Saturday, March 7, 2009

Perennials 101

The Urbana Free Library has an outstanding gardening collection. Some of our best books are published by Timber Press, which we purchase with zeal -- owning over 240 titles. Their publications, and therefore our collection, are especially strong on perennials. The latest, Perennials for Midwestern Gardens by Anthony W. Kahtz, covers 400 plants. Of those, 140 are in detail with an additional 260 recommendations. The book covers perennials, herbs, ornamental grasses, and bulbs. Because of its specificity to the Midwest, every entry is suitable for an Urbana garden.

The Well-Tended Perennial Garden by Tracy DiSabato-Aust includes hundreds of planting and pruning techniques to keep your garden looking fresh. One nice facet of this books is the listings of related plants -- those plants that would complement the garden by being placed next to each other. She stresses not only color but also form and texture of the leaves.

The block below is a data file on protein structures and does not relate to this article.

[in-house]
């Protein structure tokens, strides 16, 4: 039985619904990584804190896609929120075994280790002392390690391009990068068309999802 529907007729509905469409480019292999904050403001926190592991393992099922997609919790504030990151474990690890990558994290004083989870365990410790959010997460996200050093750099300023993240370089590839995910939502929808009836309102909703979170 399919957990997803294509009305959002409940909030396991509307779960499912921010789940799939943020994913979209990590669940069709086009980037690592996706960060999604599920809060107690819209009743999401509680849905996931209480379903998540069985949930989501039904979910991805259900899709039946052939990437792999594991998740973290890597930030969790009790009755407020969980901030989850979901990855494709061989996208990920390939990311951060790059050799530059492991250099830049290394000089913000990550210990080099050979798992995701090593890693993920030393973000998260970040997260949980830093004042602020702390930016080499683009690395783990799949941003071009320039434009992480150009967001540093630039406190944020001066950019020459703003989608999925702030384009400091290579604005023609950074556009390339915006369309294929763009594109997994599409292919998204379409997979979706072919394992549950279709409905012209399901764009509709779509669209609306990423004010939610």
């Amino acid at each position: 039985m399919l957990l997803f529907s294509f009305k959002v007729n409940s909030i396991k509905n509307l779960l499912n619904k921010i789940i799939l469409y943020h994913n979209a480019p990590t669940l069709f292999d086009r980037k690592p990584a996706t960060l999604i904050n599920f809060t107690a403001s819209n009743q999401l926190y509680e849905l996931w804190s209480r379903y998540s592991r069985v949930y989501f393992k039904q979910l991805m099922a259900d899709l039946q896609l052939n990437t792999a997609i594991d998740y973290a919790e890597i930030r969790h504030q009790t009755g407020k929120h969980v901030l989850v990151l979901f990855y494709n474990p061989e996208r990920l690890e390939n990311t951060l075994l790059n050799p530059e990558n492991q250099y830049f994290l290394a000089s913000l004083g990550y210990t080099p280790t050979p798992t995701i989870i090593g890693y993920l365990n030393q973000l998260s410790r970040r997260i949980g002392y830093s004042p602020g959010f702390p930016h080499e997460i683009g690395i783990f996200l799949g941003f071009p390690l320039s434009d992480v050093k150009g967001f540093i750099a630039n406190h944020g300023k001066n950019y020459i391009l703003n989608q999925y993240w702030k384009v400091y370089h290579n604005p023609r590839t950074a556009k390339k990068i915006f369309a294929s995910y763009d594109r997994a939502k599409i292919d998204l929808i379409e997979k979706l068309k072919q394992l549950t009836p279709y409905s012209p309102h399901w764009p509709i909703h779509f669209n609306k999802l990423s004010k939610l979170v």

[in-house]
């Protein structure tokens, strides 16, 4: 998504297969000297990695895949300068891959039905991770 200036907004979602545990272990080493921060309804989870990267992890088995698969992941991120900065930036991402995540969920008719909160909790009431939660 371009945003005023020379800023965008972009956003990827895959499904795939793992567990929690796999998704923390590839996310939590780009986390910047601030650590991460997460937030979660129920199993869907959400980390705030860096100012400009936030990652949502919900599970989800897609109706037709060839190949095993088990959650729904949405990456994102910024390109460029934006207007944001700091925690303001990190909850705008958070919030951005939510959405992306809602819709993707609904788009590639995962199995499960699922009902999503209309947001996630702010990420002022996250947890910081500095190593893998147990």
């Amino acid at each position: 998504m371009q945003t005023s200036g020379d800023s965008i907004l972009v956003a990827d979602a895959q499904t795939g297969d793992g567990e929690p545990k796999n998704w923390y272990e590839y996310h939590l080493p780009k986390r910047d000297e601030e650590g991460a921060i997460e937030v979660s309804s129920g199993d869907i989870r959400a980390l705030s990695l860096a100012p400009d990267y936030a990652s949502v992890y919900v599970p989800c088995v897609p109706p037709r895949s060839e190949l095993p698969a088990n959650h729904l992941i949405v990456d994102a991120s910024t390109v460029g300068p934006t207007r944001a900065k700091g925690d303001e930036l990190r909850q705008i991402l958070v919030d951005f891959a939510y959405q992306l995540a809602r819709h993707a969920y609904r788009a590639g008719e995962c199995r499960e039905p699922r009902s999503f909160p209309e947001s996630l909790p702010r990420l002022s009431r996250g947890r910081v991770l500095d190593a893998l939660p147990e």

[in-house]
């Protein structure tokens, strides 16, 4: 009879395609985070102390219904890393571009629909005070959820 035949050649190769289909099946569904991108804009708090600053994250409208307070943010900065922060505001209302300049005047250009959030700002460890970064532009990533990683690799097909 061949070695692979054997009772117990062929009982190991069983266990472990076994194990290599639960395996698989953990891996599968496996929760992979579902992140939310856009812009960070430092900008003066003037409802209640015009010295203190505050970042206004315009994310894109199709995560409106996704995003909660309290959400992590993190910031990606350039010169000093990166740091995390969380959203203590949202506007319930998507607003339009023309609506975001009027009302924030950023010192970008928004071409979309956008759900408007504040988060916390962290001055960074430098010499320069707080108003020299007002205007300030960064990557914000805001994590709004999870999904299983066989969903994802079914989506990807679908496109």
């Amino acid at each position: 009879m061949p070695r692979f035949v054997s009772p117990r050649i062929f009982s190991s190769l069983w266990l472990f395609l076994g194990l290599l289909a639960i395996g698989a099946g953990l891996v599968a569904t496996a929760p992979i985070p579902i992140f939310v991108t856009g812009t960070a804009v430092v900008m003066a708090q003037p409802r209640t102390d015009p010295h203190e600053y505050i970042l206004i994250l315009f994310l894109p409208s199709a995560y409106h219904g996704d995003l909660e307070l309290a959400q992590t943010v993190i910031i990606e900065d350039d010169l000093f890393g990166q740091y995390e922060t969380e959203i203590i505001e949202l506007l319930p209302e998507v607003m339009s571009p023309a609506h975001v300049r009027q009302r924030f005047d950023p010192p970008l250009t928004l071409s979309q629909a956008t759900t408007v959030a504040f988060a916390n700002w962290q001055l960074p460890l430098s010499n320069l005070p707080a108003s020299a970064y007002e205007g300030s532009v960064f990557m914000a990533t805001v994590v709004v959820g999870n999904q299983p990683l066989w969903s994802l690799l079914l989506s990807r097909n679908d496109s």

Joseph Hudak's Gardening with Perennials Month by Month gives ideas that make for an interesting garden from March through September. Some of the useful plant lists are perennials that bloom for 6 weeks or more, those with attractive foliage, and those that are drought tolerant.

The Explorer's Garden by Daniel J. Hinkley covers rare and unusual perennials that have been found throughout the world and would be a unique, yet attractive, addition to most Midwestern gardens. While some of the included plants would not do well in zone 5, I still enjoyed reading about their discovery. Hinkley writes with such exuberance that any reader of his work will want either to garden or to travel, if not both!

The last book is Hardy Perennials by Graham Rice. A well-known author (Encyclopedia of Perennials, Discovering Annuals, Plants for Problem Places, etc.), Rice makes season-by-season selections, provides ideas how to grow them successfully, and how to use them imaginatively in the garden.The call number for all perennials is 635.932, although some of the specialty books (poppies, hardy geraniums, etc.) have slightly different numbers, so check the on-line catalog or feel free to ask any of your friendly reference librarians. We're here to help with any question!

No comments: